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Publisher's Summary

Two friends in 1950s San Francisco Bohemia explore Buddhism Zen - hipster style. On the road to finding Dharma, or truth, the story's narrator, Raymond Smith comes to a spiritual roadblock. Smith, based on Kerouac himself, discovers a role model in his friend Japhy Ryder, modeled after the real poet-Buddhist Gary Snyder. This autobiographical novel is one of Kerouac's most popular, and has served as an inspiration to the beat culture, hippies, and dharma seekers since the 1950s. This program is narrated by legendary poet Allen Ginsberg, a friend of Kerouac's and an early fan of his work.
Recording (P)1991 by Audio Literature; ©1958 by Jack Kerouac

What members say

Average Customer Ratings

Overall

  • 3.5 out of 5 stars
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    57
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    26
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    17

Performance

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Story

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  • Overall
    3 out of 5 stars

Don't buy abridged versions of novels.

This is just not the true Kerouac experience. You need the whole thing. It is a waste of money.

5 of 5 people found this review helpful

  • Overall
    5 out of 5 stars
  • Performance
    5 out of 5 stars
  • Story
    5 out of 5 stars
  • Benbarian
  • Johannesburg, South Africa
  • 05-21-12

As it should be done

What made the experience of listening to The Dharma Bums the most enjoyable?

Brilliant story, brilliant narration

Have you listened to any of Allen Ginsberg???s other performances before? How does this one compare?

Ginsberg is the perfect narrator for this piece. There are probably narrators more qualified with better voices and better meter, but Ginsburg lived with Kerouac, danced and sang and sprouted mad poetry with him, he is Alvah Goldbook is the book.

3 of 3 people found this review helpful

  • Overall
    5 out of 5 stars

jack at his best

on the road part two. with lots of buddism in the mix, just enough humor to keep it from being boring. mind expanding beat litt at its finest.

2 of 2 people found this review helpful

  • Overall
    4 out of 5 stars
  • Performance
    4 out of 5 stars
  • Story
    5 out of 5 stars

You have to love Jack and Allen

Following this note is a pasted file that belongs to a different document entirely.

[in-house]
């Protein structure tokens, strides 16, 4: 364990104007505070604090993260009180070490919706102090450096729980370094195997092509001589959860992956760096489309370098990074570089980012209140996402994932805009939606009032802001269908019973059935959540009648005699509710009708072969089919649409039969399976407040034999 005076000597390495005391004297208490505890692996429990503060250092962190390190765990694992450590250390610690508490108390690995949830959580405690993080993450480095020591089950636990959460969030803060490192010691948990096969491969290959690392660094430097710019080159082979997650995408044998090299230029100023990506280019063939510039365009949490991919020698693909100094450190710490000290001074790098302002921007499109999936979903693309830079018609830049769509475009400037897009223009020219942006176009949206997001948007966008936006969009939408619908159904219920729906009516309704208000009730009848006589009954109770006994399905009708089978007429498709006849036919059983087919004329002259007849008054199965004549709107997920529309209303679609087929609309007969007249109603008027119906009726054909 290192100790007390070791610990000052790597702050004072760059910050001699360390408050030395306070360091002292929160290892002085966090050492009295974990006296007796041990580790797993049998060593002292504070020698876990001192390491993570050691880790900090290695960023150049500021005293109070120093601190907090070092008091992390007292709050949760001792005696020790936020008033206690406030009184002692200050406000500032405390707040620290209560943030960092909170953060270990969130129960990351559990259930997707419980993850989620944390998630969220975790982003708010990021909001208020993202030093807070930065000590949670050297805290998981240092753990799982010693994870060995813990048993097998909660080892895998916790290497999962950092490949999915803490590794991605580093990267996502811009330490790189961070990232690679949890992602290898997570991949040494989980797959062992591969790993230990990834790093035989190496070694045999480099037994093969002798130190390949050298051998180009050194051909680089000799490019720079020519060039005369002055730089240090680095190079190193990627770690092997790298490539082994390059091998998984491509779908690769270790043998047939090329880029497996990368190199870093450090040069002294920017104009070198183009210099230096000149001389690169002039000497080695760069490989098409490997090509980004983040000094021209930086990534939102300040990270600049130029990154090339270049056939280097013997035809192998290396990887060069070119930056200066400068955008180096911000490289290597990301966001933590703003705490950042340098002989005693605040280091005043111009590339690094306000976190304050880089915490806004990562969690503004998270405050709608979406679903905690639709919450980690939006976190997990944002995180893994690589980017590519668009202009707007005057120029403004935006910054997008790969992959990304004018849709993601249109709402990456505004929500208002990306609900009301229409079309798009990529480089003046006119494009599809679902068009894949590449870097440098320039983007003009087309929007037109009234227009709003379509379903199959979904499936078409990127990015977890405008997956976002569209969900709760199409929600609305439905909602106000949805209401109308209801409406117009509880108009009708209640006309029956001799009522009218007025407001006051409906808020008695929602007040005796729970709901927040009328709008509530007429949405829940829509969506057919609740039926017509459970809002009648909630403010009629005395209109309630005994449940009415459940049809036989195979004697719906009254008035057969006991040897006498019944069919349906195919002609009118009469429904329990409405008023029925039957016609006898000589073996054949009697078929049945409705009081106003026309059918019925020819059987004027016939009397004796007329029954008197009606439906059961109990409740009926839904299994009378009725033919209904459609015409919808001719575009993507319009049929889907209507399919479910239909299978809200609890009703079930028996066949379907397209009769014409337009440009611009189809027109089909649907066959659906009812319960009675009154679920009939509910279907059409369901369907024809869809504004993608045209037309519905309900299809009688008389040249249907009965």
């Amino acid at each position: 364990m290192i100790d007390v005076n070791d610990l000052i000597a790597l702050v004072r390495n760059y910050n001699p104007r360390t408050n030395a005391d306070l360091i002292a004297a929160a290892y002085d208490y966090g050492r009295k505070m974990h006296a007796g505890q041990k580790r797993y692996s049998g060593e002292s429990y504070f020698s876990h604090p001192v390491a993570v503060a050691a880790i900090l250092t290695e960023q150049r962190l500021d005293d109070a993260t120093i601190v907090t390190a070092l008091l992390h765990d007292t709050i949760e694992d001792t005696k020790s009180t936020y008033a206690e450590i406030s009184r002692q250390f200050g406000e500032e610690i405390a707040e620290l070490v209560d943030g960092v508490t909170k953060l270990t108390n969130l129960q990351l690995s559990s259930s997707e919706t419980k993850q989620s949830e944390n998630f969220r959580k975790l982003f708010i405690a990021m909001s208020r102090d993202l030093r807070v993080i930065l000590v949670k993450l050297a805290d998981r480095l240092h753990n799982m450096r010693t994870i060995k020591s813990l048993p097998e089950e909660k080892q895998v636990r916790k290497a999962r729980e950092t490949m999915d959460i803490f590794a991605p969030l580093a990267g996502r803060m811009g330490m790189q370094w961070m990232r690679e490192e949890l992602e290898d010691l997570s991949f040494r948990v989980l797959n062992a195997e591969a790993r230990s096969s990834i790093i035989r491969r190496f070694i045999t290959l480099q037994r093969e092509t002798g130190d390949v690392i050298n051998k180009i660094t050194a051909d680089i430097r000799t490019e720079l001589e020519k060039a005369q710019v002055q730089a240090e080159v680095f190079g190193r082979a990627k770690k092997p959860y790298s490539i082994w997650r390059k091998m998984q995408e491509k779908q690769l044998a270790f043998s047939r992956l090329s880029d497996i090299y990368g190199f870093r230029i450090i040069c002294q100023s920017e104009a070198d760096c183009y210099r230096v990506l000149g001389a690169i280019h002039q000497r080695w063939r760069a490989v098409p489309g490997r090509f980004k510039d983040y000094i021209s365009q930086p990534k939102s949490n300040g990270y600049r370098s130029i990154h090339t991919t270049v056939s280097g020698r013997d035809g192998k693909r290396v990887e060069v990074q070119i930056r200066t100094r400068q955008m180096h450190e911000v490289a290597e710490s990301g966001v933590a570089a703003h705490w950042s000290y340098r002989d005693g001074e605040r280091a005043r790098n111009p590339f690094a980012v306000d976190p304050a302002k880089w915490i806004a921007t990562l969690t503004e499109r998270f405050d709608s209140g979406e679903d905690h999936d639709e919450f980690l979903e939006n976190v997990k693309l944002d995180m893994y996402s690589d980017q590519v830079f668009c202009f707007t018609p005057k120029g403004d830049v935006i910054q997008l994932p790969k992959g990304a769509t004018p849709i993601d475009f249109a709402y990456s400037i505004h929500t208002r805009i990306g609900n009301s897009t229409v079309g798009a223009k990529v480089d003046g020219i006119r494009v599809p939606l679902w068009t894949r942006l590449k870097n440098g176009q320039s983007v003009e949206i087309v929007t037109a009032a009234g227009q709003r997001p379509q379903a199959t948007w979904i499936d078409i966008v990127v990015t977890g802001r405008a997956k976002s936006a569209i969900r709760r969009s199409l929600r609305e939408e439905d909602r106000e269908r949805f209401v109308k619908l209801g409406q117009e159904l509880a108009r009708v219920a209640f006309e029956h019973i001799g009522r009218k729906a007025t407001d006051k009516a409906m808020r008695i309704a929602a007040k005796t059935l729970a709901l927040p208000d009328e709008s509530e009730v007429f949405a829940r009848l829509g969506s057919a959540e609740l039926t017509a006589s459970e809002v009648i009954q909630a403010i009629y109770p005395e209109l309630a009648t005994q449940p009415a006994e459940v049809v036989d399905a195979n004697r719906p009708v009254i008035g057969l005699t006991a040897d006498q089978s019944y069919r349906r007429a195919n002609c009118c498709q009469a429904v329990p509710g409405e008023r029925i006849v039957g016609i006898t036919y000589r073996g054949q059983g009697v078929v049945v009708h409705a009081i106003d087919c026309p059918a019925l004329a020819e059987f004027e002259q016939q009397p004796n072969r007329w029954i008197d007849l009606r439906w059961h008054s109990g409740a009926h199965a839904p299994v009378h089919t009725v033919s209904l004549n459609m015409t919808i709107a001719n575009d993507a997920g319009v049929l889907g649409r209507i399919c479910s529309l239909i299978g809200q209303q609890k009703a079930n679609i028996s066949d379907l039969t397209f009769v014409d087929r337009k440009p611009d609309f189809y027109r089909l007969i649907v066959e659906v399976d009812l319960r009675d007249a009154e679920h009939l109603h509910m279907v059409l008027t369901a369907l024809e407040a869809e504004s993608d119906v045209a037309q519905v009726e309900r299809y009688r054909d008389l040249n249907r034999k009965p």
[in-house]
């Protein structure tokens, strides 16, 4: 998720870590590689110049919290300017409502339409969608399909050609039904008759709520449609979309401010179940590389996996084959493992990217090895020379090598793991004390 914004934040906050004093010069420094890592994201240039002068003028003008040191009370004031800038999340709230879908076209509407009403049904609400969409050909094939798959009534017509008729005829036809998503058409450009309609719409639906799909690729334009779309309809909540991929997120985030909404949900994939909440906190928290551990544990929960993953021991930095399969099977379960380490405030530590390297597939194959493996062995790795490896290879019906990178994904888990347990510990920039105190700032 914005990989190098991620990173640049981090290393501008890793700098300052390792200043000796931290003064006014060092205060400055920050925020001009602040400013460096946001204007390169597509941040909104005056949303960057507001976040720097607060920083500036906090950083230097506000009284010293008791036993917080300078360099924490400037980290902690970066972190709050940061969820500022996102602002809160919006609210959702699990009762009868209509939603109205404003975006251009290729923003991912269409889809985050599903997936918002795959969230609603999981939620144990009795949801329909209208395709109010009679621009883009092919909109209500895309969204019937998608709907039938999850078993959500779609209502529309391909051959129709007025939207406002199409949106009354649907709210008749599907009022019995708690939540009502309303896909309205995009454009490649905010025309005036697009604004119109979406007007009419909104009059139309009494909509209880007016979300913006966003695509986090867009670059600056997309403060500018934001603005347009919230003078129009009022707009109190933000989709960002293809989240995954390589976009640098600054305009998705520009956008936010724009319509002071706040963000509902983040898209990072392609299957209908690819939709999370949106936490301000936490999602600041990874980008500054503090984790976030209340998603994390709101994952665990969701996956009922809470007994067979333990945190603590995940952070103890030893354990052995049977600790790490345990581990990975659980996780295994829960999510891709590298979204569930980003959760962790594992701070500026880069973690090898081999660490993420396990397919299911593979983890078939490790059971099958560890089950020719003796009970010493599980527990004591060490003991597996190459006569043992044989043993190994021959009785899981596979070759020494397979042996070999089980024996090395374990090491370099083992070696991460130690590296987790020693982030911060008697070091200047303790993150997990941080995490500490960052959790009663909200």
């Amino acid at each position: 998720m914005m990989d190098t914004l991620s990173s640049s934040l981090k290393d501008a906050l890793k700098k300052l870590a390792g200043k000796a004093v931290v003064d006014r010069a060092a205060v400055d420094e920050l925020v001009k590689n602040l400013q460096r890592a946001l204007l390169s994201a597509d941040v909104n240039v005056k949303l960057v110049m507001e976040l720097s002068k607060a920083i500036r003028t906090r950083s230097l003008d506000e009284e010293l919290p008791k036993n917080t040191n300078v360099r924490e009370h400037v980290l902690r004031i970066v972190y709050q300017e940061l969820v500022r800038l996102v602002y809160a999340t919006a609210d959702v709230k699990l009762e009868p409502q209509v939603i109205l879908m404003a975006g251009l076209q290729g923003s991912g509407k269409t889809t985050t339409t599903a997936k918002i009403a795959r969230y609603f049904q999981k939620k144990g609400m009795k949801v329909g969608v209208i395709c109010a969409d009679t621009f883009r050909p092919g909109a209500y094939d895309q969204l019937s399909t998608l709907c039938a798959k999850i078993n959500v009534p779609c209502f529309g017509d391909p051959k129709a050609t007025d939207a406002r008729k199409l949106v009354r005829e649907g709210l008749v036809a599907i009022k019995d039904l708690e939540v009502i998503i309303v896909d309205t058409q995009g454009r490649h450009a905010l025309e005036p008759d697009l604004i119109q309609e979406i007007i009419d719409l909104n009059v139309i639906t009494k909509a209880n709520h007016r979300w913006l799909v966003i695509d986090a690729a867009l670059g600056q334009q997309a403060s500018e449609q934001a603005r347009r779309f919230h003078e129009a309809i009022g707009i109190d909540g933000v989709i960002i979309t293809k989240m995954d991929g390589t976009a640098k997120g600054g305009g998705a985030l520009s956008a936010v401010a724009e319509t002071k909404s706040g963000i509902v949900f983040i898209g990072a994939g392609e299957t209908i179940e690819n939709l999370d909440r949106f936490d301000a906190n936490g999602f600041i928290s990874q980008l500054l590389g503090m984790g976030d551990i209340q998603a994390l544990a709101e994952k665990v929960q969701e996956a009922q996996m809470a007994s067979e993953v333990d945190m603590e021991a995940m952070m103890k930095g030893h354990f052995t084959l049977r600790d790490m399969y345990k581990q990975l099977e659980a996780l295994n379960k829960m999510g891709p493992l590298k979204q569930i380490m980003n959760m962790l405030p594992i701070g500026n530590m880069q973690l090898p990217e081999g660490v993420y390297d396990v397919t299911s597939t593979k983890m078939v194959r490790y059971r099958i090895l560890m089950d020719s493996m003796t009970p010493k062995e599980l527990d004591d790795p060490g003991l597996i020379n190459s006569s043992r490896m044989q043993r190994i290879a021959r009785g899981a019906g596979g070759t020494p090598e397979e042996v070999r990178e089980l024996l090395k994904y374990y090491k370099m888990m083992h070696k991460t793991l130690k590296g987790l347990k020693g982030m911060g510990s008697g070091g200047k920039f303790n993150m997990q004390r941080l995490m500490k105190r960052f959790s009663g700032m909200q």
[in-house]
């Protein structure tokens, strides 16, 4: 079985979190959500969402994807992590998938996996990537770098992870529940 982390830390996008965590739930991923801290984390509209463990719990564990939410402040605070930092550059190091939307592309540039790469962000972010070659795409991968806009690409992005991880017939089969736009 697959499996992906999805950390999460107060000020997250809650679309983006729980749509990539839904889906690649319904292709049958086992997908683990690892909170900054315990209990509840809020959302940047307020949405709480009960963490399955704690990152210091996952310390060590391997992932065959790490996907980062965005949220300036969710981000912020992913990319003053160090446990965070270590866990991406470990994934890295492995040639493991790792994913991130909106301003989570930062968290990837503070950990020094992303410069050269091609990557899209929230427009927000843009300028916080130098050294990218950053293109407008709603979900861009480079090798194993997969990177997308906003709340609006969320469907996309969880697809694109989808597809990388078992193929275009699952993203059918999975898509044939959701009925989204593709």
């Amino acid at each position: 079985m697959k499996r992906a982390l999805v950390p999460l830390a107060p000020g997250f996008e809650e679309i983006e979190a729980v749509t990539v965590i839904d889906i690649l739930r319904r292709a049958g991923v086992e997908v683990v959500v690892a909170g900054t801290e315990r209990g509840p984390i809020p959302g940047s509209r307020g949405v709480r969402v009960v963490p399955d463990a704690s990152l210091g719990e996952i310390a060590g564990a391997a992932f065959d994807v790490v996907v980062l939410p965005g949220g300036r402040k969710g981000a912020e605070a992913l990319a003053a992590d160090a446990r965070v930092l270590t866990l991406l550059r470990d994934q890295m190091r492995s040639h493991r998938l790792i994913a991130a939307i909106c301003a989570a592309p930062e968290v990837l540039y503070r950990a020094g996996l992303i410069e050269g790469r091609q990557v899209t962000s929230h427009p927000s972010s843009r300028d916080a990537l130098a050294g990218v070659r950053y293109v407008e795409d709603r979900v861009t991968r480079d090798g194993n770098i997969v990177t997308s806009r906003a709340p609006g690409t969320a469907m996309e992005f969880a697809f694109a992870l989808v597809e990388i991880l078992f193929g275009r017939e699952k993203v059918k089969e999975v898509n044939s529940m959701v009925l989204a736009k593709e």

Reading any biography, or just listening to an author in conversation quickly reveals the complexities of recalled and reshaped experience. Hearing Allen Ginsberg read Jack Kerouac will take you back in an instant and real way to those times, and the relationship between the two men. Your own version of The Dharma Bums will likely be different, just as Jack's own version will be different from your own. But it is also likely that your sense of your own version, and your imagined sense of what Jack's version was will be enhanced by hearing Allen's.

1 of 1 people found this review helpful

  • Overall
    5 out of 5 stars
  • Performance
    5 out of 5 stars
  • Story
    5 out of 5 stars

Enlightened Tome.

I thoroughly enjoyed listening to this. The meditations; the deep introspection; and the lyrical creativity in stringing thoughts and words together to share this experience opened new pathways through my brain and jump started my mind to create memories for myself like these of self discovery.

  • Overall
    3 out of 5 stars
  • Performance
    3 out of 5 stars
  • Story
    3 out of 5 stars

Hmmm

I picked this book up after hearing it mentioned in another book, and I guess I was expecting something different. There wasn't really a story so much as a wandering account of the main character's life. The Buddhist concepts seemed rather vague and the narrator was difficult to listen to. I found myself struggling to get through it. I'm sure this is a great fit for some but it wasn't my cup of tea.

  • Overall
    4 out of 5 stars
  • Performance
    1 out of 5 stars
  • Story
    5 out of 5 stars
  • Ballzdeep
  • The Great lakes state Michigan
  • 03-22-18

great book needs to be recorded by someone else.

The book is great and hearing Allen Ginsberg read it should be awesome but with all of Allen's talents, his voice and reading this at his age when he recorded this just does not match the manly bravado which was Jack Kerouac. It would be great to get a more representative voice that feels like Jack telling me his story.

  • Overall
    1 out of 5 stars
  • Performance
    2 out of 5 stars
  • Story
    1 out of 5 stars

Esoteric dribble

“I went celibate because I figured sex led to birth and birth led to all the suffering in the world.” Drugs, drinking, endless esoteric ramblings about the nature of everything without structure or even decent rationale, with hints of Buddhism tossed in here and there.
If you like to get super high on pot and listen to a book that sounds like a friend, who is also high as a kite, rambling endlessly about random topics ... this book is for you.

  • Overall
    2 out of 5 stars
  • Performance
    1 out of 5 stars
  • Story
    4 out of 5 stars

ABN82MP

I'm a Kerouac fan, but just could not get into this version. Something about Ginsberg's narration that just turned me off.

  • Overall
    3 out of 5 stars
  • Performance
    1 out of 5 stars
  • Story
    5 out of 5 stars

This is a great novella, which I really enjoyed.

However the meter and tone of Alan Ginsburg's oration is so often off key and out of synch that I have to wonder if it's not intentional. I would recommend finding a more modern reading.